Where the fatties don't roam

A dating site purges clients who've gained weight

By Kate Harding
Published January 4, 2010 8:05PM (EST)

As a body acceptance advocate, I get a lot of tips from readers about beauty standard-related outrages. The one filling up my inbox today: A dating site has banned 5,000 people, supposedly for gaining weight over the holidays. BeautifulPeople.com restricts membership to those voted sufficiently hot by other members, and that hotness must be maintained even after you've been allowed past the gates, lest you find yourself booted back into the "application" cycle. Founder Robert Hintze has this to say about the recent purge: "As a business, we mourn the loss of any member, but the fact remains that our members demand the high standard of beauty be upheld. Letting fatties roam the site is a direct threat to our business model and the very concept for which BeautifulPeople.com was founded."

It's a nasty statement, no doubt designed to make people like me blog furiously about the cruelty and injustice of it. Problem is, I don't really care. The word "fatties" doesn't scandalize me, and I can't say I'm surprised to learn that a dating site that forces potential members through the "Hot or Not" gauntlet encourages sizeism. I'm going to go out on a limb and say I bet it also privileges young, able-bodied people with shiny hair, clear skin and sparkly white teeth; that is, as Hintze says, "the business model and the very concept." So why am I bothering to give this non-story any attention at all? Because it's a good opportunity to talk about the difference between real problems and easily ignored jackassery.

Here, for instance, are some real problems: Over 50 percent of physicians surveyed regarding fat people "as awkward, unattractive, ugly, and noncompliant," just under half of nine to 12-year-old girls wishing they were thinner, and 10 to 15 percent of women exhibiting "maladaptive eating behaviors." Then there's the way perceived physical attractiveness affects hiring and salary decisions, with fat people being paid less than thin ones, and "women encounter[ing] weight discrimination for being just 30 pounds overweight." And weight stigma being correlated with depression. And the beauty standards of the past being replaced by, as Amanda Marcotte recently pointed out, "newer, more oppressive ones that require you to take all the artifice of old and make it your actual body" -- corsets gave way to lipo, push-up bras to breast implants, cover-up to dermabrasion, wrinkle cream to Botox, mascara to Latisse, etc. By contrast, here's something that is not a real problem: A dating site whose raison d'etre is recreating the junior high cafeteria experience shunning customers who've gained a few pounds, and its founder making a deliberately provocative statement about it.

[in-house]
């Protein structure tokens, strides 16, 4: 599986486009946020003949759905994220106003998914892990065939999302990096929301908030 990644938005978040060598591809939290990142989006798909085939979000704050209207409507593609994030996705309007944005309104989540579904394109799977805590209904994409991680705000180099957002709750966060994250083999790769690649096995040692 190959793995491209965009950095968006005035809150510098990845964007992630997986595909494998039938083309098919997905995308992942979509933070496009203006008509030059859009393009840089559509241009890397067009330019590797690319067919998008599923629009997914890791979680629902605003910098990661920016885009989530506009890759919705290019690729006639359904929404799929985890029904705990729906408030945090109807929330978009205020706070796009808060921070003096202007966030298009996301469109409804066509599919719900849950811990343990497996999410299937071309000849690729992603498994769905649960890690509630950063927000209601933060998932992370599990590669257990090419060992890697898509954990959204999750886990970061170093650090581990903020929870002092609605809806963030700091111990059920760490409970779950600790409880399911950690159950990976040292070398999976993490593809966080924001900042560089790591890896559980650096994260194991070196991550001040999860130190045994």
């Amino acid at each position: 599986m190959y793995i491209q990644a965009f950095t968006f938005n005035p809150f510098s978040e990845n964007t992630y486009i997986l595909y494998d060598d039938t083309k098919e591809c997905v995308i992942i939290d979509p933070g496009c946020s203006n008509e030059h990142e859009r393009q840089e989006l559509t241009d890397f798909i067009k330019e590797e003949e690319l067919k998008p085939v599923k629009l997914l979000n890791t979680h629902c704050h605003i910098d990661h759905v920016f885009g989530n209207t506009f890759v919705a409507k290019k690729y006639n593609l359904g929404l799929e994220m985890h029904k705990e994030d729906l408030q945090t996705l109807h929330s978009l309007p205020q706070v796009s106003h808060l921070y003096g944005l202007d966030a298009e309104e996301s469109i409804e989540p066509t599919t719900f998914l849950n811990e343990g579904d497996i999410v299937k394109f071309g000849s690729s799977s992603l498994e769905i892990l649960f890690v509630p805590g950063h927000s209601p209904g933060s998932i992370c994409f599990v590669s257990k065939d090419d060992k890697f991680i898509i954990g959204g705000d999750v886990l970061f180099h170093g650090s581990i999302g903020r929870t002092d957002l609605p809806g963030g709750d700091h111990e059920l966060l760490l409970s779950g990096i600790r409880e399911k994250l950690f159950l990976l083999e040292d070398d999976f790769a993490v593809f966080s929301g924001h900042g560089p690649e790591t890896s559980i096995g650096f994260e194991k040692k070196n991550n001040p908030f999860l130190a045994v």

Fatties and non-beauties have much better things to get angry about, actually -- like the fact that such easily ignored jackassery often gets more attention than real discrimination. According to a 2008 review of research on weight stigma by scientists at Yale's Rudd Center for Food Policy & Obesity, negative stereotypes about fat people "are prevalent and are rarely challenged in Western society, leaving overweight and obese persons vulnerable to social injustice, unfair treatment, and impaired quality of life as a result of substantial disadvantages and stigma." So instead of taking Robert Hintze's bait, how about we save our furious blogging energy for challenging those stereotypes -- and our online dating dollars for some other site?

Kate Harding

Kate Harding is the author of Asking For It: The Alarming Rise of Rape Culture--and What We Can Do About It, available from Da Capo Press in August 2015. Previously, she collaborated with Anna Holmes, Amanda Hess, and a cast of thousands on The Book of Jezebel, and with Marianne Kirby on Lessons from the Fat-o-Sphere. You might also remember her as the founding editor of Shapely Prose (2007-2010). Kate's essays have appeared in the anthologies Madonna & Me, Yes Means Yes, Feed Me, and Airmail: Women of Letters. She holds an M.F.A. in fiction from Vermont College of Fine Arts and a B.A. in English from University of Toronto, and is currently at work on a Ph.D. in creative writing from Bath Spa University

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